One of the mysteries of the English language finally explained.
1A female slave or concubine in a harem, especially one in the seraglio of the Sultan of Turkey.
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- ‘But so gaudy a style made her look like a pampered odalisque rather than the mother of the future king.’
- ‘Fantasies of decadent odalisques can be dismissed, the harem was essentially the domain of the first wife and a power base for women.’
- ‘In 1992 it closed, and now it's full of clove smoke and odalisques.’
- 1.1 An exotic, sexually attractive woman.‘you do not have to learn to paint an odalisque like Matisse’
- ‘Bony, bare and unclothed, these models are individualized, specific women, not generic odalisques.’
- ‘Here we saw that the tradition of the odalisque could be painted in Native American as well as Middle Eastern guise.’
- ‘Throughout the exhibition, Fluffy drew his usual odalisque on 14-foot-long sheets of paper attached to one wall.’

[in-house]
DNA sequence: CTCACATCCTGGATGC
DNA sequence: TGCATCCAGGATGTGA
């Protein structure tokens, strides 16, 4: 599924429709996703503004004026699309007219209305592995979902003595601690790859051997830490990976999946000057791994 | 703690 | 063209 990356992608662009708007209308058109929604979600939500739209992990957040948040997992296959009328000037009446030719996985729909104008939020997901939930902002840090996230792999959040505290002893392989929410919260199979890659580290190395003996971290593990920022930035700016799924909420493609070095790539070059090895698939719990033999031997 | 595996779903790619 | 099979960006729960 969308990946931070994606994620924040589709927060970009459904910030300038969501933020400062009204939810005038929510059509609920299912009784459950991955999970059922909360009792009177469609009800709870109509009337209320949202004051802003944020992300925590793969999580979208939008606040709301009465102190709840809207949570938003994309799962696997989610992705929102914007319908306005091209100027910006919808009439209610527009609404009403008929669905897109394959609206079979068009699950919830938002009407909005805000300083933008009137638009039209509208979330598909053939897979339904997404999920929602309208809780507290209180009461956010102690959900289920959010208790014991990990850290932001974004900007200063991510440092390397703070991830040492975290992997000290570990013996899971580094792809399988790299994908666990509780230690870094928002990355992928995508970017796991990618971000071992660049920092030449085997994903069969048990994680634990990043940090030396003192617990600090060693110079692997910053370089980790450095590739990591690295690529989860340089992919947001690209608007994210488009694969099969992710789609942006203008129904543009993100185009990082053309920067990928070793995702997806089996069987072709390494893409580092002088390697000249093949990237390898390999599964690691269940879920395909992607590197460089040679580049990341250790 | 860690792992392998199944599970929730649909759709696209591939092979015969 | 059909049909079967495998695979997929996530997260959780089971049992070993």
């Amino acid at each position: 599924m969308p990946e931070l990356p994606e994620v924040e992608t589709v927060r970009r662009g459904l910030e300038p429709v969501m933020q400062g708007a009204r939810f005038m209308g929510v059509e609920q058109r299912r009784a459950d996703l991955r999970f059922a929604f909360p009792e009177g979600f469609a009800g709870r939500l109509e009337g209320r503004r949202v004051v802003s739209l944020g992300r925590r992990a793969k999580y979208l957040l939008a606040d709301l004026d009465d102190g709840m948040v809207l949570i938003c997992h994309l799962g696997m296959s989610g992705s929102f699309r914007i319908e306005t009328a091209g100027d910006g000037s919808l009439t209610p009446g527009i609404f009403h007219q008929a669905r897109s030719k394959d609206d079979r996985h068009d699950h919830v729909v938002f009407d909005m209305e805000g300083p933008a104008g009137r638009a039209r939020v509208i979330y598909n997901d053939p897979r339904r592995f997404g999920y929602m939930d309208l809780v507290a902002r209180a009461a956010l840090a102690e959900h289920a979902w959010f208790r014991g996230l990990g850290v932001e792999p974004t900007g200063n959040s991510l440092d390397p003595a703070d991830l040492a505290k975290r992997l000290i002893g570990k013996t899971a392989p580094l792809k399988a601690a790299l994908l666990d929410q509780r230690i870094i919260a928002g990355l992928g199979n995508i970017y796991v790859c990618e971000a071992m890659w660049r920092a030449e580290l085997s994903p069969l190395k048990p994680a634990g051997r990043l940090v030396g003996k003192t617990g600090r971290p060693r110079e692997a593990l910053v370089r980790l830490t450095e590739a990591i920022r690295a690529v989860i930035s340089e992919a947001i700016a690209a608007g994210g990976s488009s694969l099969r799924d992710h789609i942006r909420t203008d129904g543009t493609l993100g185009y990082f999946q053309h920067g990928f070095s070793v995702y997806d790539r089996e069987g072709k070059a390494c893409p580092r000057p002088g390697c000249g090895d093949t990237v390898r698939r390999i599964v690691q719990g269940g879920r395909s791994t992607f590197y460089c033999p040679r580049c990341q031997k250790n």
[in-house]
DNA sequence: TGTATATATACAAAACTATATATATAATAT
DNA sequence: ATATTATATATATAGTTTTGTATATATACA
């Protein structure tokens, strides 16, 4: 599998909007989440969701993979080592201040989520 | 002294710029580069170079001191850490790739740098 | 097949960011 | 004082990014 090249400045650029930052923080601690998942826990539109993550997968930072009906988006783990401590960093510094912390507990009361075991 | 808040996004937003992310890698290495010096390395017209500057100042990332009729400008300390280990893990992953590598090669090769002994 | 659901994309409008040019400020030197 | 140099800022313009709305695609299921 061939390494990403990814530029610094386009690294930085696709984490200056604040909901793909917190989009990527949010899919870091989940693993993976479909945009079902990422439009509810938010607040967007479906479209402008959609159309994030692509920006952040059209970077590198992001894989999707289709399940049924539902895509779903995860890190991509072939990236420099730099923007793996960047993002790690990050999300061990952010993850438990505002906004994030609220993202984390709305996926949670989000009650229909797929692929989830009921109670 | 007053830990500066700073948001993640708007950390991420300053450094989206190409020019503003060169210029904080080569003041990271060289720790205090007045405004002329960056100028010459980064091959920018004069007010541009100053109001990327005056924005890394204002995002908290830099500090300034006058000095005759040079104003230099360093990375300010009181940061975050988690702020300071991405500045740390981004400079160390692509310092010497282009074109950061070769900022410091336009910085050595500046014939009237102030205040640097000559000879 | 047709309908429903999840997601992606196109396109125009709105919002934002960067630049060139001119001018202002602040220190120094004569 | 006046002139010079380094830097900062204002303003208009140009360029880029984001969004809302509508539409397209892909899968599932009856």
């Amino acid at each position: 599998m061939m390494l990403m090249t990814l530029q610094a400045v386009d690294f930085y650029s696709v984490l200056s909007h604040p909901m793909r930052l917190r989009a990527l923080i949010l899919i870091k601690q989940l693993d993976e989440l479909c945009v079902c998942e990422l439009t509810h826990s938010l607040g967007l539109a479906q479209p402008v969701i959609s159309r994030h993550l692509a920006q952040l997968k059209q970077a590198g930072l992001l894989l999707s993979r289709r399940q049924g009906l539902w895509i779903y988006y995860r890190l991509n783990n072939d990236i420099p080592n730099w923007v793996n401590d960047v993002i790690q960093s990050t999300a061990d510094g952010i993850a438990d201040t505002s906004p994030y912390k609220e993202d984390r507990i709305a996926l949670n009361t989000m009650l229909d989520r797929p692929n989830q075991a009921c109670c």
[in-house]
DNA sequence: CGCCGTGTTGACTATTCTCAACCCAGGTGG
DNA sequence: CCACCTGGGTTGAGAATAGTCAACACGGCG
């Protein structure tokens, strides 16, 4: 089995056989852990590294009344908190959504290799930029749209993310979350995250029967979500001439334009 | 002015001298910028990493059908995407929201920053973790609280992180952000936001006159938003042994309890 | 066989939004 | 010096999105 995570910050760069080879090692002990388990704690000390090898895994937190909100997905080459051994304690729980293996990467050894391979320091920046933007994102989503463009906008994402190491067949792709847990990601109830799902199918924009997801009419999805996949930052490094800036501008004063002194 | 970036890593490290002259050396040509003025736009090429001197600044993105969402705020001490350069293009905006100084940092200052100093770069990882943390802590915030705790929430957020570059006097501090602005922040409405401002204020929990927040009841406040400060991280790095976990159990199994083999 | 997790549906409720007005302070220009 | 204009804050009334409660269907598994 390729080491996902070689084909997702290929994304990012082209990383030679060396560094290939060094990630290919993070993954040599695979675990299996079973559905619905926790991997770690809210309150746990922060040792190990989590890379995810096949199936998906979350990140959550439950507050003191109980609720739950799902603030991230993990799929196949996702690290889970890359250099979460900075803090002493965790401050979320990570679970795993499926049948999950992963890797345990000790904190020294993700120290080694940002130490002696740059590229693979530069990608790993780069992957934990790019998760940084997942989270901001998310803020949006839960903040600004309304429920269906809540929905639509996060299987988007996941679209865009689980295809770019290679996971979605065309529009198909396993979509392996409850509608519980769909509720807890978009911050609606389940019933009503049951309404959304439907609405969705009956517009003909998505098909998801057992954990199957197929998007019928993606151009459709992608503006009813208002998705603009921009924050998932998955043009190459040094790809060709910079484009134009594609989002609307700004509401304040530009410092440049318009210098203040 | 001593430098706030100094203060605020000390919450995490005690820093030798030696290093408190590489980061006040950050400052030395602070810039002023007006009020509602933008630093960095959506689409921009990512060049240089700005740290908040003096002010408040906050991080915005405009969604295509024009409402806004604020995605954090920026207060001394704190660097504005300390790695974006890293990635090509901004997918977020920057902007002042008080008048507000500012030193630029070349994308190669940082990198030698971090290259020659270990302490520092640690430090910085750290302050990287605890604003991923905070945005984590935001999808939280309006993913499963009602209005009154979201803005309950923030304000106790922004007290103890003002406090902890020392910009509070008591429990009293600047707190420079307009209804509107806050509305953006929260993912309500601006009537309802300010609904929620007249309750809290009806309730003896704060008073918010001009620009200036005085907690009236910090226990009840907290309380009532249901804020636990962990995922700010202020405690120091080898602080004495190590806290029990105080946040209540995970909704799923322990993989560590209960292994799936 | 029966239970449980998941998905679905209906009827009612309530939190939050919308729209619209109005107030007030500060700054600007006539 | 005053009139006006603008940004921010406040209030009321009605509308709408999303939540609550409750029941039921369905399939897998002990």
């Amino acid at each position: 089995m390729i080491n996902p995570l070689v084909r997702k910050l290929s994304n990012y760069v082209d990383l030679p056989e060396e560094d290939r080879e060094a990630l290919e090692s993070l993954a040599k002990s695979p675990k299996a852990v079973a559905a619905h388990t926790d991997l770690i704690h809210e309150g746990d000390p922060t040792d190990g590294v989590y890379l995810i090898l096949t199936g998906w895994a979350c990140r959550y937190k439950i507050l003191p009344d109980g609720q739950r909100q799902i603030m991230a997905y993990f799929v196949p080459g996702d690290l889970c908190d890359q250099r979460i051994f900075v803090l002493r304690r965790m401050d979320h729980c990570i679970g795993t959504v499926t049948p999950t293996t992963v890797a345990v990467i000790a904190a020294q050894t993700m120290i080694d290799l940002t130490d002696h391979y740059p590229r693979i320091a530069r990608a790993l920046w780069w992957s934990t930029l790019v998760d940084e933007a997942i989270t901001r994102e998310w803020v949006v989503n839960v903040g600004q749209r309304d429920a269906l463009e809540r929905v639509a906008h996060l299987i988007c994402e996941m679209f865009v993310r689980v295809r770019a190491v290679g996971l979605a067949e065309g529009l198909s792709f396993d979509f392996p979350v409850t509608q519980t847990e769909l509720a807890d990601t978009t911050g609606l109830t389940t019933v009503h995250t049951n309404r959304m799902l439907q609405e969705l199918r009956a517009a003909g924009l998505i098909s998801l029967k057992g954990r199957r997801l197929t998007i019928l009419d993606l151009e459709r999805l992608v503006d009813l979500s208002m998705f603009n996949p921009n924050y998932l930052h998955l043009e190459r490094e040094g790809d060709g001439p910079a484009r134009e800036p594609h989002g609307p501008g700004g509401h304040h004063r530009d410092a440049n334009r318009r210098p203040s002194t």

- ‘His Grande odalisque, with her soft, curving body and dream-like face, bewildered critics at the Salon of 1819.’
- ‘We ask ourselves, what is the real difference between a harem and a brothel, an odalisque and a call-girl.’
- ‘White Azaleas presents an erotically accessible odalisque, stretched out on a low daybed.’
- ‘In La Belle Rafaela, 1927, de Lempicka provocatively posed a Parisian prostitute in a close-up image as voluptuous female odalisque or reclining nude.’
- ‘Rabinyan presents us with a world in which Persian odalisques lie wistfully, like tantalising fruit, where a certain lyricism pervades the air.’
- ‘Russell's and Ferris's odalisques were not the only representations of Oriental women.’
- ‘But now I don't expect Ann Pennington to hold the same charm for me as a Matisse odalisque.’
Late 17th century: from French, from Turkish odalik, from oda ‘chamber’ + lik ‘function’.
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